If you are an out-of-state driver but have been charged with a traffic violation in New York, you might be wondering what the consequences are going to be on your license in your home state and whether you might be affected at all in your home state by an out-of-state violation. In this blog, we will discuss the penalties on your driving privileges in the state where you were charged with the offense, as well as in your state of residence.
Firstly, keep in mind that any out-of-state driver can lose their driving privileges in New York in at least four situations:
- Failure to answer a NY-issued ticket;
- Accumulation of 3 speeding convictions or 11 points in an 18-month period;
- Failure to pay a DRA; and
- Failure to pay a fine set by the court.
The legal processes to address such violations, however, are a bit more nuanced.
What Happens When I am Charged with an Out-of-State Traffic Violation?
Once you receive a traffic ticket in New York, the ticket will have a specific date by which you must notify the court of a guilty or not guilty plea (also known as answering a summons). If you do nothing and the date passes, the court will then notify the state DMV, who in turn will notify you by mail that if you do not answer the ticket by a certain date, your driving privileges will be suspended in the state of New York, and you will consequently have to pay a non-refundable $70.00 fee per ticket to have the suspension lifted. Note that most states now share information about their drivers through the Interstate Driver's License Compact, so there may also be additional sanctions or potential for suspension in your home state.
Further, you should be aware that even though you are not a New York resident, following a traffic violation there you will have a traffic record created in the state. In other words, once a ticket is issued and there is action with regard to the ticket, either in the form of a conviction for a specific offense or a failure to answer a summons as mentioned earlier, a record is created in New York with regard to your name, address and/or date of birth. The points or convictions on this record may affect the New York DMV’s future decisions to suspend or revoke your driving privileges in the state.
Be aware that drivers from any state can have their driver’s licenses suspended in their own state if they fail to answer a moving violation in New York State. However, there is an exception for those from Alaska, California, Michigan, Montana, Oregon, or Wisconsin.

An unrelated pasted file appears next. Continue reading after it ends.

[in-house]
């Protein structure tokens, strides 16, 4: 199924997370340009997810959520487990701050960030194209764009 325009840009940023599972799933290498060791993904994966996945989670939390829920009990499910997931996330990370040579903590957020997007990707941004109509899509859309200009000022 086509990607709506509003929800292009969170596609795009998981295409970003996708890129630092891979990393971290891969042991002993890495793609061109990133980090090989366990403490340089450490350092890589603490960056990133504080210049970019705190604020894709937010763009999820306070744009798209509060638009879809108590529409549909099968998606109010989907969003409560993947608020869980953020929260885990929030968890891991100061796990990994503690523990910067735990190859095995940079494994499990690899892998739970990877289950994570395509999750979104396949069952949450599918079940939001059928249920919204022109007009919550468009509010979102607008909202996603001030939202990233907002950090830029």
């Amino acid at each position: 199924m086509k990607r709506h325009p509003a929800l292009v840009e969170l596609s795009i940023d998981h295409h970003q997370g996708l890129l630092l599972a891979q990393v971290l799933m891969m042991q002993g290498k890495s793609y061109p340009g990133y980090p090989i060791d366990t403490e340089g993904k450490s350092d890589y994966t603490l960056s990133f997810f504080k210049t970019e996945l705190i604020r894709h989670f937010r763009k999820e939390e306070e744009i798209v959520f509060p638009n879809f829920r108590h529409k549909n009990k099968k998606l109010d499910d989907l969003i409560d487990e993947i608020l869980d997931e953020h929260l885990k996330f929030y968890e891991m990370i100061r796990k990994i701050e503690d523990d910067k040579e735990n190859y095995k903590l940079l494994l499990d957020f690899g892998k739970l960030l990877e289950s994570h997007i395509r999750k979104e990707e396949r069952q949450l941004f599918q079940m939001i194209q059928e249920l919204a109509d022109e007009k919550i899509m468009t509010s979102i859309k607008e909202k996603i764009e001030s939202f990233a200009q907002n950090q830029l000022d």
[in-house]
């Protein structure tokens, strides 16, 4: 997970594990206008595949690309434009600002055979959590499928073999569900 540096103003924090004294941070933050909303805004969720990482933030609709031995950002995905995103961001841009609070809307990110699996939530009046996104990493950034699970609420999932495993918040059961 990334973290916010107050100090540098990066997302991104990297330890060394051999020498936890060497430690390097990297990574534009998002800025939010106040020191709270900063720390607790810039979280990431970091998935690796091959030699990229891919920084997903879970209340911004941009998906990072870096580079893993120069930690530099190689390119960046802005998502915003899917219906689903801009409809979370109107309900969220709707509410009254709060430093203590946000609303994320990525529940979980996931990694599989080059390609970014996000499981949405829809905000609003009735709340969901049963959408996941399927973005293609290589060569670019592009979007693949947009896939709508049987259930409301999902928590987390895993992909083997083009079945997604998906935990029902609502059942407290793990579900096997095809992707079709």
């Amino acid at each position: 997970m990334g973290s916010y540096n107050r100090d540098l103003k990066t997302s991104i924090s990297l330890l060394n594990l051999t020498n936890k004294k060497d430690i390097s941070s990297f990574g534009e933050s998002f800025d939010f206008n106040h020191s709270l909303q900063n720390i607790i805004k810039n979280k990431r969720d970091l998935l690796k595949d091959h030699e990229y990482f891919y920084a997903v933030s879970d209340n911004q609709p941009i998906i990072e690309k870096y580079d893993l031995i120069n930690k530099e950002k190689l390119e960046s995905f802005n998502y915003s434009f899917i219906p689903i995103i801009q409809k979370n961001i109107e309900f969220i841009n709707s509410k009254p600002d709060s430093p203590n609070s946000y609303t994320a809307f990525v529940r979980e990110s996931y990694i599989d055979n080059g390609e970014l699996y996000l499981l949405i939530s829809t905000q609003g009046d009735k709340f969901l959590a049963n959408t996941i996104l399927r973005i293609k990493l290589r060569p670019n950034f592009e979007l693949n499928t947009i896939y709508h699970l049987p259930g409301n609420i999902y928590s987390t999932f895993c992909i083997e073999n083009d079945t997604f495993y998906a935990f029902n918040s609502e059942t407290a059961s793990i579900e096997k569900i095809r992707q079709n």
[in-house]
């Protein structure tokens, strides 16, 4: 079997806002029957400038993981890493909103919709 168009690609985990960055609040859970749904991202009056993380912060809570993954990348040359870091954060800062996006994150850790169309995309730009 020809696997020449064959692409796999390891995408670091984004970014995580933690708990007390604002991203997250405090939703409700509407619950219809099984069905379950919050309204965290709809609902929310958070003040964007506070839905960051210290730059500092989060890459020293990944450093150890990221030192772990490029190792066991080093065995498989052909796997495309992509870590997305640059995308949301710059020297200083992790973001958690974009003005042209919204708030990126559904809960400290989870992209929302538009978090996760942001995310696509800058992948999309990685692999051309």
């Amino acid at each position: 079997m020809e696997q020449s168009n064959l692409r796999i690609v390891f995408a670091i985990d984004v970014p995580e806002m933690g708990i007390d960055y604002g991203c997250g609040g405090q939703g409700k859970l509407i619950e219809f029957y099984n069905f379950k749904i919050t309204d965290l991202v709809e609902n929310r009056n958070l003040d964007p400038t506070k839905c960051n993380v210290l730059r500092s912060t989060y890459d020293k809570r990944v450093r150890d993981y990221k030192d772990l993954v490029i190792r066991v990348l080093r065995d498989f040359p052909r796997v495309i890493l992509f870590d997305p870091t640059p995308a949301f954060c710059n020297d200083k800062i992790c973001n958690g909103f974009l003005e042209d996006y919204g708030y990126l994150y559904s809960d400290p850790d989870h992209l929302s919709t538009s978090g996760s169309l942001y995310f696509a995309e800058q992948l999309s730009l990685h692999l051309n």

Do I Need an Attorney?
No matter where an out-of-state driver is licensed, anyone receiving a ticket in New York will be subject to the same sanctions as a New York resident with regard to the potential for the suspension of their driving privileges in the state and imposition of New York DMV's driver responsibility assessment ("DRA"). So, it will be in your best interest to seek legal counsel from a local attorney who is more familiar with the laws than an out-of-state resident might be.
With all this in mind, you should seek an attorney for the following reasons:
- Save time, money, and hassle. If you seek to dispute your ticket, or if a court appearance is mandatory, it can be expensive and quite the commute to return to where you were ticketed in New York. In most cases, an attorney can appear in court for you.
- Prevent your government agency from being notified. As discussed above, your home state will be notified of a conviction or an unanswered summons in New York or New Jersey if you do not take appropriate action. Quebec and many states in the U.S. have agreements where information about traffic violations is shared, so an attorney can help clear up any of this confusion about your home state you might have.
- Avoid consequences in your home state. The information shared between agencies can be used to place points and/or suspensions on your driver's license. Your home state may also use convictions elsewhere to enhance offenses if you get pulled over at home.
Whether you are passing through the state or visiting over the holidays, you will be subject to New York traffic laws as an out-of-state resident. The quickest and most efficient way to resolve a traffic violation as an out-of-state resident is to abide by the consequences and seek local legal counsel. An experienced traffic lawyer who is familiar with the state traffic laws can help you navigate the penalties of your conviction in-state and out-of-state.
Contact our team at Martin A. Kron & Associates, P.C. with questions and concerns about your traffic violation.